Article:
Sunday, December 31, 2006

Last Post for 2006

In a little less than two hours, it'll be the end of 2006 and the beginning of 2007. I thought this would be an apropos time to write the final post for 2006.

Having a blog is a great way of tracing the ups and downs of the past year. I just did a quick review of the highlights for 2006. On the whole, it's been a good year for me. I have much to be thankful for.

This was the year I went on three gruelling solo biking trips. I did Casaroro Falls and the Japanese shrine, the Siquijor circuit, and the Panglao circuit. A bit foolhardy to be travelling those trails alone, nevertheless I did it. Looking back, I'm grateful to be alive and in one piece.

Continuing last year's summer travels, I did the northwestern Luzon, travelling to Vigan, Ilocos Norte, and Pagudpod over three days. Alone, of course. One of these days, I must get myself a permanent travelling companion, but in the meantime, I am enjoying the solitude among strangers.

Blogwise, I gained a bit of notoriety for my Wowowee post. As with all things in the Philippines, it died down after a few weeks. On occasion, I've started weighing in on the hot political topics of the day, though admittedly, I am still a lightweight.

Problogging nirvana still eludes me, but I suppose it's because I don't have the voice, the discipline, or the temparament for that line of work. My entries are far too varied and personal.

On the other hand, I have not lacked for friends in the blogosphere. I've kept touch with friends from far away and I've made a few new friends. I've met up with some, and I am looking forward to meeting more. This has been the biggest reward of blogging: getting to know like minds whom I might not otherwise have met.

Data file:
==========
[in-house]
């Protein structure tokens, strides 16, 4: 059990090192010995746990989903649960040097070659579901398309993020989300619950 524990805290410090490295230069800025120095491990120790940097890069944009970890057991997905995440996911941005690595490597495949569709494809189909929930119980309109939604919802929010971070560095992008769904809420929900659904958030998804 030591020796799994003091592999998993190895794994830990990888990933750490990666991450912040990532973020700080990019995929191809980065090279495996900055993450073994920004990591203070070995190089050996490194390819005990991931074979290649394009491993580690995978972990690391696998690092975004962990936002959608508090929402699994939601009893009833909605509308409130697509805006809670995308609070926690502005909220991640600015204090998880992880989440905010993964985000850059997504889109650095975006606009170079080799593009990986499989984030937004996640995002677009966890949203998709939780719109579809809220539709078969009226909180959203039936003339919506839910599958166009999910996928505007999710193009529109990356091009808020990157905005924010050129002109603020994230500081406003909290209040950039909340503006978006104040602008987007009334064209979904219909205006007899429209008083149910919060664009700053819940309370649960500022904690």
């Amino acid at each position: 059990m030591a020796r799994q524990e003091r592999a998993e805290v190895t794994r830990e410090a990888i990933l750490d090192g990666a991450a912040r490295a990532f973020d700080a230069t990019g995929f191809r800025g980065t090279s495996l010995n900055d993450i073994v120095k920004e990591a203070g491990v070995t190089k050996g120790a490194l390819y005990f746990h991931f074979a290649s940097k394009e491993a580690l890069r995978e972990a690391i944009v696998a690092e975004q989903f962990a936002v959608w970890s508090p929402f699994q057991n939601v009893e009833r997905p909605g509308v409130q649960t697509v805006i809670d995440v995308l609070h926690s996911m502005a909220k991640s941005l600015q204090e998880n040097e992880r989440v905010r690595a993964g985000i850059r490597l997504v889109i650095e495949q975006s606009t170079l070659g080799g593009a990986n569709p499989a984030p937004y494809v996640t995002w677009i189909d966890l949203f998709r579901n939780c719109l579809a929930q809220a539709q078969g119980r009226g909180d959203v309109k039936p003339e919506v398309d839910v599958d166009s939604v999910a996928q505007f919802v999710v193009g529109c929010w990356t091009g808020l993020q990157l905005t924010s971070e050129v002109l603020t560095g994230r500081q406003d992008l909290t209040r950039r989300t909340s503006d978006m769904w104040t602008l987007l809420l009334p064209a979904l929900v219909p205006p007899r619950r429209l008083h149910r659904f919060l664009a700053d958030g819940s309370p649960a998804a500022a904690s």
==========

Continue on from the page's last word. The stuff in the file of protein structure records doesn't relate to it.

I spent three weeks in the Dumaguete National Writers Workshop. In a way, it was an affirmation of my ambitions. It was a fruitful time as I got to learn more of the craft. But most importantly, I learned much more about myself: that, although I have the seed of the writer in me, it was all for the best that it was the engineer that flourished. I do not have the writer's temperament.

That said, I should work on getting published in 2007.

I spent several weeks getting reacquainted with my technical side, courtesy of PhilNITS-AOTS. Two weeks of Java training, and six weeks of software engineering. These, too, were affirmations. Deep down inside, I am an engineer. Now I know it for sure.

I also devoted a lot of time with civil society groups promoting open source policies. In the process, I got to know many more people who share the same passion and commitment to free software. Open source hasn't made me rich, financially, but personally, it's been a worthwhile undertaking.

This year, too, I had my first breakup. Not as devastating as I expected it to be, though a little disappointing because the friendship did not survive as I had hoped it would. Quite possibly, a lot of it owes to my own pride. Well, that's life.

Finally, I think I've outgrown Dumaguete. The two years spent there have been very good, but now I think it's time to look elsewhere. Towards the end, that small town mentality has gotten stultifying, and I never really integrated all that well socially. Again, that's life.

And so, 2006, I bid thee goodbye. You've been very good to me, and the hiccups only serve to make me love you more. I shall remember you with much fondness.

And to you, too, dear friends, who've accompanied me on this leg of the journey: thank you very much.


  1. Happy New Year and you're welcome, Doms. Sad to hear you won't be in Dumaguete any more but I'm looking forward to hearing from wherever you may be next year.

  2. Or I should say, this coming year. :)

  3. Thanks so much, Chaz! Rest assured, if you guys do drop by Dumaguete, I'll make it a point to be there, too.